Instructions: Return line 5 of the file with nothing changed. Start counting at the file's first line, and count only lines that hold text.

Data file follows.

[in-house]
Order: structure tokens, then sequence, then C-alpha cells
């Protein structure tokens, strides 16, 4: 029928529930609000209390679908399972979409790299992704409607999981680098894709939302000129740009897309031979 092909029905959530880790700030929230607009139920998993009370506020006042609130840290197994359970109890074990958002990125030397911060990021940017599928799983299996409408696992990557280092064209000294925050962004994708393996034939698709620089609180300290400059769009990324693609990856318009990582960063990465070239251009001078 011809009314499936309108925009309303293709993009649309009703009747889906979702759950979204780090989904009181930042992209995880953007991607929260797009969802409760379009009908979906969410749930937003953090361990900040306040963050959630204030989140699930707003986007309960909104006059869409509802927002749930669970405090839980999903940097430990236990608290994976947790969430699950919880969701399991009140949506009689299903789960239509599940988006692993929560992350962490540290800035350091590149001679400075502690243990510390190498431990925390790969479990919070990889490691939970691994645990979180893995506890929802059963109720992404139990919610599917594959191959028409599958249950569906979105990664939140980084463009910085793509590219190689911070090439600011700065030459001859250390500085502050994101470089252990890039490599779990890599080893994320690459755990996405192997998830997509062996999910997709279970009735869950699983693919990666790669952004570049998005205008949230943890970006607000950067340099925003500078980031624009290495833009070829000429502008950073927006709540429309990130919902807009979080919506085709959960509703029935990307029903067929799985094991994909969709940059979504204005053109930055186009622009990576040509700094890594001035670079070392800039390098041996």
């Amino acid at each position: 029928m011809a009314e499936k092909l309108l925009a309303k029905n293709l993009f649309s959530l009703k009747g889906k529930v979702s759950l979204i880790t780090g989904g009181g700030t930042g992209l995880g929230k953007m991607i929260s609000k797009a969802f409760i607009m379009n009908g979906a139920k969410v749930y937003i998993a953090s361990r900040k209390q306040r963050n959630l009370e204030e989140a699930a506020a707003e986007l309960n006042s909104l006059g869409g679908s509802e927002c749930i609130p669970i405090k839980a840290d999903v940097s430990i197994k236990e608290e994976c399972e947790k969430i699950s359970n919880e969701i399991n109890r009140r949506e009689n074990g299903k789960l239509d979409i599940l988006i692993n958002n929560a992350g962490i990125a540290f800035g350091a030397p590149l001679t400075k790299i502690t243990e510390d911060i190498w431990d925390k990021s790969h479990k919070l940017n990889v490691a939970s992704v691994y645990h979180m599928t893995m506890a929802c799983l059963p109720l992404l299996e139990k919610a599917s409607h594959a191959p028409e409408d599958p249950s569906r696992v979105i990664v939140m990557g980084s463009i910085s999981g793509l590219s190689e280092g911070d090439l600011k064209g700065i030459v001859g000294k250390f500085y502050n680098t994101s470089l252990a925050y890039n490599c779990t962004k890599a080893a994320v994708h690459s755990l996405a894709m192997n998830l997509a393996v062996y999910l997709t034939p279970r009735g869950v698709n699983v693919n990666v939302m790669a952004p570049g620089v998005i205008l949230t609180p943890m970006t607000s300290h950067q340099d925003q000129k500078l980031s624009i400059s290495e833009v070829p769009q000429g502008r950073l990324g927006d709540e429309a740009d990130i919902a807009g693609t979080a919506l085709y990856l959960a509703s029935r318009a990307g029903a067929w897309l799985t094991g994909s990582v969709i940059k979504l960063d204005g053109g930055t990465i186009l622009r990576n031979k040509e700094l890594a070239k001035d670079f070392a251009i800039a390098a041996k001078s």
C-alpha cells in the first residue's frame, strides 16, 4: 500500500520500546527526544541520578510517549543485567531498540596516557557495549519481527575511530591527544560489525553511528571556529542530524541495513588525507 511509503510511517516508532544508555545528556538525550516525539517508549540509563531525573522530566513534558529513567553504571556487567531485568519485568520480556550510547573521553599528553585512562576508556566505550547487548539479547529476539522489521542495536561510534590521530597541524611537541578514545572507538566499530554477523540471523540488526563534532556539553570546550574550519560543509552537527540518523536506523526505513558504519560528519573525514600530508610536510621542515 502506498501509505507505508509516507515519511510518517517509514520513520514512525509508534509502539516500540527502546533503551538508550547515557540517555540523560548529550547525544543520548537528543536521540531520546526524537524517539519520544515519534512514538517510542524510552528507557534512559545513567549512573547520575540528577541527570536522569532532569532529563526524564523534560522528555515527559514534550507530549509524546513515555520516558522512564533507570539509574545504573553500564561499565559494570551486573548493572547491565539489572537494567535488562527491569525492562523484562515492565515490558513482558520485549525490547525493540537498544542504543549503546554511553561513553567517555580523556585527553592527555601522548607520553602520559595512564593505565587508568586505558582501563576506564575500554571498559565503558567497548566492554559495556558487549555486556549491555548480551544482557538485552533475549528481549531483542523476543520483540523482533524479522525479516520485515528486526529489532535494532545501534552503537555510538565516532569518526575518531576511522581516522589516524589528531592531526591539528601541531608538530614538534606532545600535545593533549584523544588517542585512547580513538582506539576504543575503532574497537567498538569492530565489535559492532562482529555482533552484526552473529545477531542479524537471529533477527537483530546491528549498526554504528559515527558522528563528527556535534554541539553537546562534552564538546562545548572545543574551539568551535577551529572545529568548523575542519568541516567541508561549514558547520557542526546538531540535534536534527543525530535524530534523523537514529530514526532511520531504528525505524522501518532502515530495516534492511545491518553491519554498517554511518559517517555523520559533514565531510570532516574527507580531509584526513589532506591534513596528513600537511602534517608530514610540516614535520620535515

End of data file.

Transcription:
C-alpha cells in the first residue's frame, strides 16, 4: 500500500520500546527526544541520578510517549543485567531498540596516557557495549519481527575511530591527544560489525553511528571556529542530524541495513588525507 511509503510511517516508532544508555545528556538525550516525539517508549540509563531525573522530566513534558529513567553504571556487567531485568519485568520480556550510547573521553599528553585512562576508556566505550547487548539479547529476539522489521542495536561510534590521530597541524611537541578514545572507538566499530554477523540471523540488526563534532556539553570546550574550519560543509552537527540518523536506523526505513558504519560528519573525514600530508610536510621542515 502506498501509505507505508509516507515519511510518517517509514520513520514512525509508534509502539516500540527502546533503551538508550547515557540517555540523560548529550547525544543520548537528543536521540531520546526524537524517539519520544515519534512514538517510542524510552528507557534512559545513567549512573547520575540528577541527570536522569532532569532529563526524564523534560522528555515527559514534550507530549509524546513515555520516558522512564533507570539509574545504573553500564561499565559494570551486573548493572547491565539489572537494567535488562527491569525492562523484562515492565515490558513482558520485549525490547525493540537498544542504543549503546554511553561513553567517555580523556585527553592527555601522548607520553602520559595512564593505565587508568586505558582501563576506564575500554571498559565503558567497548566492554559495556558487549555486556549491555548480551544482557538485552533475549528481549531483542523476543520483540523482533524479522525479516520485515528486526529489532535494532545501534552503537555510538565516532569518526575518531576511522581516522589516524589528531592531526591539528601541531608538530614538534606532545600535545593533549584523544588517542585512547580513538582506539576504543575503532574497537567498538569492530565489535559492532562482529555482533552484526552473529545477531542479524537471529533477527537483530546491528549498526554504528559515527558522528563528527556535534554541539553537546562534552564538546562545548572545543574551539568551535577551529572545529568548523575542519568541516567541508561549514558547520557542526546538531540535534536534527543525530535524530534523523537514529530514526532511520531504528525505524522501518532502515530495516534492511545491518553491519554498517554511518559517517555523520559533514565531510570532516574527507580531509584526513589532506591534513596528513600537511602534517608530514610540516614535520620535515